Here is what road rage means according to Wikipedia: Road rage is aggressive or angry behavior by a driver of an automobile or other motor vehicle. Such behavior might include rude gestures, verbal insults, deliberately driving in an unsafe or threatening manner, or making threats.
Driving is risky and emotional experience. After the ticket situation was over I was emotionally unbalanced. I was pissed and hated the traffic and all the drivers in that moment. I hated the fact that I have to drive so much in the crowded city to get where I needed to go. And now, I got a ticket for $100 for talking on the phone. I had to call again and I was afraid. Yet, I was so enraged that I said the “f” word and looked at my phone. The moment I lifted my head to look at the road again the car in front of me was already too close. The collision was unavoidable. My bumper smashed into the other car’s rear bumper. It all happened in a split second and I could not believe my eyes. The other driver’s car was ok, but mine was wrecked.
I got out of my car to see the damages and started shaking and crying. The other driver’s car was ok. We pulled over and thank God he was understanding. We exchanged phone numbers, but he said he is ok and the car is old and he does not care for a couple of scratches. He was more worried about me.
The whole situation was my own fault. I knew that and I was mad at myself. I shouldn’t have talked on the phone while driving. After I got the ticket, I should have waited a few minutes to cool off instead of hitting the road again. My emotional state caused my rage and my accident.
What contributed to my rage?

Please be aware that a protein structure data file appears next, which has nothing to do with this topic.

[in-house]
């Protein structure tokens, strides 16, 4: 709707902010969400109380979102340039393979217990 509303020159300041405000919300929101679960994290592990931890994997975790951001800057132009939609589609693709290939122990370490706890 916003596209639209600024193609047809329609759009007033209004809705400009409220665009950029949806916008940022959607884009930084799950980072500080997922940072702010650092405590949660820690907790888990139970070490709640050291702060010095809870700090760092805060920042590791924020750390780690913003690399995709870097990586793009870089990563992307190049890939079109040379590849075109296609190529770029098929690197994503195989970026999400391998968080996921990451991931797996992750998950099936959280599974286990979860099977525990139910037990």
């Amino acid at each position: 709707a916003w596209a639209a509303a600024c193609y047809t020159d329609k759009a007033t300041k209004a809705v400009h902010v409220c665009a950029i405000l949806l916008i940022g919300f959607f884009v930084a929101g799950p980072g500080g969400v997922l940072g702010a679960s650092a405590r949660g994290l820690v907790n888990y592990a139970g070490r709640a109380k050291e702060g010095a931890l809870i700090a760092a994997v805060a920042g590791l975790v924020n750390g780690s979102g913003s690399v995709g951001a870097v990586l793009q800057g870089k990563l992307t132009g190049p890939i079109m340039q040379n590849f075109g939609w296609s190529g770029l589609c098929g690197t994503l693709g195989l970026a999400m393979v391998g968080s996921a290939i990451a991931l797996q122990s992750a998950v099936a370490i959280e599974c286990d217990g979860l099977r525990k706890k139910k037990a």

Road rage is caused in many cases by the lack of control, lack of tolerance or often territoriality. It is not easy for many of us to achieve self control in tense situations. We often consider our cars extension of ourselves that’s helping us achieve our goals and shields us from our fears. Being on the road really becomes complex sometimes, but we often don’t realize it. Getting pulled over by a police officer affects us and we feel violated, especially when we know we are a good driver. I do think I am a good driver, but driving is not an isolated action. On the road we are a community of drivers.
Driving is also a communal activity. You might think of driving in terms of your own individual experience. But once you pull into traffic, you’ve joined a community of other drivers, all of whom have their own goals, fears and driving skills. Psychologists Dr. Leon James and Dr. Diane Nahl say that one factor in road rage is our tendency to concentrate on ourselves while dismissing the communal aspect of driving. It’s very easy to perceive another driver’s actions in terms of how it affects us, which in turn makes it easy to transition into anger [source: James, Nahl].
The only good thing is that I did not vent my frustration on anyone else and I did not hurt anyone. Yet, the result was damaging to my car and my wallet.
Being aware of our emotional state is key in making the right choices while on the road.
Let me know if you have any suggestions on how to avoid such rage on the road. I would love to hear them. Also, feel free to share your personal road rage story. Thanks!